What Is Radon And How To Test - American Radon Mitigation

What Is Radon And How To Test

What is Radon?

Radon is an invisible and odorless gas that many people do not know is in their homes and can pose serious health risks. 

What is Radon:

Radon is a naturally occurring radioactive gas that comes from the decay of uranium in the rock and soil below your home. It is naturally drawn up into your home through a process called the stack effect. Elevated levels or even low levels of radon over a long period can lead to lung cancer.

What are the Dangers:

While radon is an invisible gas, it can lead to serious health implications. Prolonged exposure to elevated levels is the leading cause of lung cancer, second only to smoking. Radon gas decays into radioactive particles that, when inhaled, damage lung tissue and increase the risk of lung cancer over time. The dangers are greater in enclosed spaces where concentrations can build up.+

How to Test for Radon:

First, you will want to test your home for radon. There are several options available to meet your needs.

Airchek Short-Term Radon Test Kit

Short-Term Test Kits:

One option is a short-term test kit, which is typically the quickest and lasts between 3-7 days. Once the testing period is complete, mail it to the lab for results. These tests are convenient and can provide a quick snapshot of the radon levels. They are often used as initial screenings and for post-mitigation results.

RSSI Long-Term Radon Test Kit

Long-Term Test Kits:

Another option is a long-term test kit, which is an extended 90-365-day test. This test is also mailed to a lab for results. Long-term tests provide a comprehensive understanding of average levels in your home. These tests can provide a more accurate assessment or confirm initial short-term results and are recommended for a thorough analysis of radon exposure.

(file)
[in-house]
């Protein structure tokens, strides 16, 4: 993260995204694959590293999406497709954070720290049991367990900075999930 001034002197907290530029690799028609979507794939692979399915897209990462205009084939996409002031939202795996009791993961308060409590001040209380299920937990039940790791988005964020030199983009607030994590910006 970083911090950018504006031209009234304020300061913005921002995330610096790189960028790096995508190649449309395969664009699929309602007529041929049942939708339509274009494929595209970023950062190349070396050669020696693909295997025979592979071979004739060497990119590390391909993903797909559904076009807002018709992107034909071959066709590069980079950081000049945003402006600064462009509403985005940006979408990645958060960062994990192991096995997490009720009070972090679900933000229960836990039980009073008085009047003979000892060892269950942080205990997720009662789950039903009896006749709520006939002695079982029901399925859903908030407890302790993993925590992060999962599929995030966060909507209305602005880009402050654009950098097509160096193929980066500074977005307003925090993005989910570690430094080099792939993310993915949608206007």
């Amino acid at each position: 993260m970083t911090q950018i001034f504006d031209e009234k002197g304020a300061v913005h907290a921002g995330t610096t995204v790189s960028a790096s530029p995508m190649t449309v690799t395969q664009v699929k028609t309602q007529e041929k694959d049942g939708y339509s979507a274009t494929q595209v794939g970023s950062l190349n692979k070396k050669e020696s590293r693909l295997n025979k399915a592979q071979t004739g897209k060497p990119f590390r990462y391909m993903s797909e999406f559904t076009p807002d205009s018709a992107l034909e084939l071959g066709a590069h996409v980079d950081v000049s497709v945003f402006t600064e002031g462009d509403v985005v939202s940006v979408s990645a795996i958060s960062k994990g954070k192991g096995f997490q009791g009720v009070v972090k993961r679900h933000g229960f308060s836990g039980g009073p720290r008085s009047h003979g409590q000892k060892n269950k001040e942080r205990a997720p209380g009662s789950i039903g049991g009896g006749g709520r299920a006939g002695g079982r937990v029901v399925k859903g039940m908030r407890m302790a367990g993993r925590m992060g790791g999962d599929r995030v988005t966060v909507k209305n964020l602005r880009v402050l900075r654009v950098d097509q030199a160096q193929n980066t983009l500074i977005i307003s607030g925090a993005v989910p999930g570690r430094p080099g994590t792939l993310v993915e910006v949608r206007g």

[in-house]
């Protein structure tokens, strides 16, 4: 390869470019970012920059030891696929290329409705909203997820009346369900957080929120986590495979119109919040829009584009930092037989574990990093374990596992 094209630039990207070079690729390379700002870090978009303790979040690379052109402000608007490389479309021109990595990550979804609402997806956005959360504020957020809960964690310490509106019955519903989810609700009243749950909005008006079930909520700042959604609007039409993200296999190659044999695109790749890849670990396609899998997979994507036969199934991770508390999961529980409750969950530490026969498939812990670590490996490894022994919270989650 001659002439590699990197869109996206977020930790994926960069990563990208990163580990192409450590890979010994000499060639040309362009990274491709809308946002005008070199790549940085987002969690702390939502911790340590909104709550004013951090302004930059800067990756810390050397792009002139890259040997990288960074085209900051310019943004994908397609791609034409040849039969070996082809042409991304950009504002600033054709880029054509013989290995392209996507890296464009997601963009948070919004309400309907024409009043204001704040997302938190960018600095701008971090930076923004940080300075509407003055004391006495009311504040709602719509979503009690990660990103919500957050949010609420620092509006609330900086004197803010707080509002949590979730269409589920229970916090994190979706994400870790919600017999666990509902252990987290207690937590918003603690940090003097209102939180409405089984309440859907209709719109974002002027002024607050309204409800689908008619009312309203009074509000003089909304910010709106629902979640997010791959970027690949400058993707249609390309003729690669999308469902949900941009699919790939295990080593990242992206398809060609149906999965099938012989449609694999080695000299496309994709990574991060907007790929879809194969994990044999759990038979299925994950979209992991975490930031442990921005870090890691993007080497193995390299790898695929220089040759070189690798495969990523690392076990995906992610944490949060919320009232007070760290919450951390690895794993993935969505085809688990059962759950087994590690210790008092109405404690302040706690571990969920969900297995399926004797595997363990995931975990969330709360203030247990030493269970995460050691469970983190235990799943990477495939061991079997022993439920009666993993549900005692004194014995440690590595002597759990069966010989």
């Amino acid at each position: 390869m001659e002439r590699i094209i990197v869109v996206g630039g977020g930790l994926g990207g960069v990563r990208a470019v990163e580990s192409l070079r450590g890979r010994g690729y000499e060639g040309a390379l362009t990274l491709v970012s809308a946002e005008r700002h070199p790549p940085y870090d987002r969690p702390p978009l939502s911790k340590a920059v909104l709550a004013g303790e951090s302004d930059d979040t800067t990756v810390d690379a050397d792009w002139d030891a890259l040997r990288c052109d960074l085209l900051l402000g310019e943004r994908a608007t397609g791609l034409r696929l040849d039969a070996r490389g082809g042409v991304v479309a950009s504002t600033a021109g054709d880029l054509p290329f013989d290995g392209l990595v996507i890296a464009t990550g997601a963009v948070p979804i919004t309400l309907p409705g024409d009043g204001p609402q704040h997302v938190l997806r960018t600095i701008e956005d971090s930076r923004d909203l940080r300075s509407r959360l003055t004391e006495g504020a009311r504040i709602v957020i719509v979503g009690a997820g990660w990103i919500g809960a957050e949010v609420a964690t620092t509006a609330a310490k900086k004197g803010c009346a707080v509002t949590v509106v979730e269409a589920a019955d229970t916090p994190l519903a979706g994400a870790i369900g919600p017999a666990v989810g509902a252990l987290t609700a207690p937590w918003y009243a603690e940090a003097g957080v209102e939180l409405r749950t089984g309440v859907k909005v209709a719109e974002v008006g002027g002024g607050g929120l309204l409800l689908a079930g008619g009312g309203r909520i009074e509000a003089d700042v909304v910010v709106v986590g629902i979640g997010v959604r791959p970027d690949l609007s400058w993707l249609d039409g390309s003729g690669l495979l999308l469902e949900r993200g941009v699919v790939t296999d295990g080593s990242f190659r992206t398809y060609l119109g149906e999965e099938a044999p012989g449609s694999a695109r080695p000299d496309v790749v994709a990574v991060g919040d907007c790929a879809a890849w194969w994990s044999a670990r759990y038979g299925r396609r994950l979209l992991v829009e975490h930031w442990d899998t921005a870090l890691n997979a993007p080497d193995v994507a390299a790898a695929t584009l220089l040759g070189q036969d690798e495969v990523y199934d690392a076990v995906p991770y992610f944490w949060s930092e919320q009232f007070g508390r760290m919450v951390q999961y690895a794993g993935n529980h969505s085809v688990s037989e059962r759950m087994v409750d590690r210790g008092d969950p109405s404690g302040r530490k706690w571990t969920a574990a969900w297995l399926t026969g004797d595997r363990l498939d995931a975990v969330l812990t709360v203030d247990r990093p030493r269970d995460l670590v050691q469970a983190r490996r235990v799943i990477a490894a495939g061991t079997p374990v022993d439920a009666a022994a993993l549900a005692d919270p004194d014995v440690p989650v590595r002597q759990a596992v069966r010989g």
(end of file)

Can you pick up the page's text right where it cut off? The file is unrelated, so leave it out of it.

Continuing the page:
EcoQube Digital Radon Monitor

EcoBlu Digital Radon Monitor

Digital Monitors:

Another option are digital monitors, which provide real-time results and effectively capture fluctuations over time. A digital display lets you see initial results in as little as 10 minutes, and some monitors even offer remote access from your smartphone. These monitors are not EPA-approved and should not be used to make standalone mitigation decisions. You will want to ensure you back up the results with an EPA-approved test kit or professional test.

Airthings CRM

Radon Eye Pro

Professional Continuous Radon Monitoring (CRM):

Finally, professional continuous radon monitors (CRM) provide real-time data on radon concentrations in your home. These testing devices must be calibrated annually, and a licensed testing professional should administer testing. Contact us to set up a professional test.

Test Results and Mitigation Decisions:

EPA’s Consumer’s Guide

EPA Dangers of Radon

Source: https://www.epa.gov/sites/default/files/2015-05/documents/hmbuygud.pdf

< 2.0 pCi/L – The EPA believes that any radon exposure carries some risk; no level of radon is safe. Reducing levels below 2 pCi/L is difficult, but our team uses Pressure Field Extention (PFE) diagnostic testing on every mitigation to get levels as low as possible. If you are not ready to mitigate, we recommend a long-term test kit or a digital monitor to see what your levels do over several seasons and reevaluate.

2.0-3.9 pCi/l – The EPA recommendation for results in this range is to conduct further tests to determine the actual annual average, ideally with a long-term test kit. If the result remains between 2 and 4, there is little short-term risk, but you should consider fixing your home.

>4.0 pCi/L – The EPA strongly recommends mitigation to reduce adverse health effects.

Understanding the dangers of radon and taking proactive steps to measure and mitigate is essential to maintaining a healthy home that protects you and your loved ones. If you prefer professional assistance with testing or mitigation and live within 1 hour of the Minneapolis, MN, area, don’t hesitate to reach out for a free estimate.